The First Amendment protects many activities related to voting — expressing political views near polling stations, signing petitions to put initiatives on a ballot, receiving news coverage on the various candidates. But it stops short of protecting voting itself. The right to express ourselves freely is far more protected under the law than the right to vote, which is strange considering voting is a fundamental expression of our views. Our First Amendment freedoms enable us to figure out what changes we, as a society, want, and the most effective way of enacting those changes is by voting.
As of June 2021, 17 states have enacted 28 new laws that place a number of burdens on people who want to exercise their right to vote — among other things, by making it harder to register, by reducing vote-by-mail and early voting opportunities and by allowing partisan poll watchers to challenge the eligibility of voters without any grounds. As Garrett Epps wrote back in 2013 (also a notoriously bad year for voting rights), “Neither the American people nor the federal courts would tolerate restrictions of this sort if they were imposed on free speech, free assembly, freedom of religion, or freedom to petition the government for redress of grievances.”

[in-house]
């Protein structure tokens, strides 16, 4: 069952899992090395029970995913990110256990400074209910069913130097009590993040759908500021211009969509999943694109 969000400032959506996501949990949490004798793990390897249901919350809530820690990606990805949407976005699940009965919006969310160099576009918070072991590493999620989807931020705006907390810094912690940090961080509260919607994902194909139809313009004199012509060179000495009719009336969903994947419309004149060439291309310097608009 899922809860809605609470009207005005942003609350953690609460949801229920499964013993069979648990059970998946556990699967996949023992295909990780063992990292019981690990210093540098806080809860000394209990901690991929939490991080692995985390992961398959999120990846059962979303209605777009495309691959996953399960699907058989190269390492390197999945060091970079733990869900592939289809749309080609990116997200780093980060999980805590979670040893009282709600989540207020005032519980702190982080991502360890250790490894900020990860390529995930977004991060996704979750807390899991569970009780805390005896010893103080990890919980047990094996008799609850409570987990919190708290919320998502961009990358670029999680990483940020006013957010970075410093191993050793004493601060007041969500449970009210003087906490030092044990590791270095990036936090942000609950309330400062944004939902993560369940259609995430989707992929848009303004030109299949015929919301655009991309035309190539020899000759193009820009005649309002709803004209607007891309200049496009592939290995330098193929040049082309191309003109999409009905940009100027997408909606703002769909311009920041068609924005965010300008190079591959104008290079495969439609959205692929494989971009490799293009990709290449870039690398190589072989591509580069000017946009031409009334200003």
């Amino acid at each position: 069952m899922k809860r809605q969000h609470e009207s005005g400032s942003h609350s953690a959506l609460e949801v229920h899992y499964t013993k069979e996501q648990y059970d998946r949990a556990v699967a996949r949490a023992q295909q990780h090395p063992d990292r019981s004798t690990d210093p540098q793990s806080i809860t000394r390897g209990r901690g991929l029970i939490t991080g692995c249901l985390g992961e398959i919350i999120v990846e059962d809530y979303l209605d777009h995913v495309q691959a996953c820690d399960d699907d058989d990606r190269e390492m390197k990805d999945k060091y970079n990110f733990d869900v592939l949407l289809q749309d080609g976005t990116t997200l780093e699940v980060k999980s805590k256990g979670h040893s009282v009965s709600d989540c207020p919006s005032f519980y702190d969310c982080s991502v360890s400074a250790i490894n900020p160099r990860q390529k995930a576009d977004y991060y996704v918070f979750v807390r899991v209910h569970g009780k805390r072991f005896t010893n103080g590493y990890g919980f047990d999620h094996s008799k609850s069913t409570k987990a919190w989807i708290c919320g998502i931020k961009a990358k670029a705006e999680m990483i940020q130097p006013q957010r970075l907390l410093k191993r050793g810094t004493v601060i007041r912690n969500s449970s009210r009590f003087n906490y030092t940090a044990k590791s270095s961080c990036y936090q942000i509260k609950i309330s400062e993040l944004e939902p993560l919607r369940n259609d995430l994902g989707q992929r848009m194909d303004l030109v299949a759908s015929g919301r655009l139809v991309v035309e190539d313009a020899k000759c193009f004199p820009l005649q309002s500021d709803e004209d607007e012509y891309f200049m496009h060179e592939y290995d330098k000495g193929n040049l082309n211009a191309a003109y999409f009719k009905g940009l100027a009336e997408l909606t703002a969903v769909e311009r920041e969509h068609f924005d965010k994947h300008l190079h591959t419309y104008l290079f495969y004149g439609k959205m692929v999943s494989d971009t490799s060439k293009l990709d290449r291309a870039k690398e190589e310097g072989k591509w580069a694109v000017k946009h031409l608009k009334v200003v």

“It seems like an obvious proposition that a citizen registering to vote or casting a ballot is engaging in free speech, a fundamental right entitled to full protection under the First Amendment.” – voting rights lawyers Armand Derfner and J. Gerald Herbert
As voting rights lawyers Armand Derfner and J. Gerald Herbert have written, “It seems like an obvious proposition that a citizen registering to vote or casting a ballot is engaging in free speech, a fundamental right entitled to full protection under the First Amendment … But the current Supreme Court rarely scrutinizes voting regulations as it does other speech regulations.” Even if you don’t consider voting to be speech, it does seem strange that the two concepts are considered so differently under the law. It’s hard to argue that they’re so unrelated to one another when there’s actually quite a bit of overlap between them — in fact, some of the anti-voter laws passed by state legislatures also implicate First Amendment rights.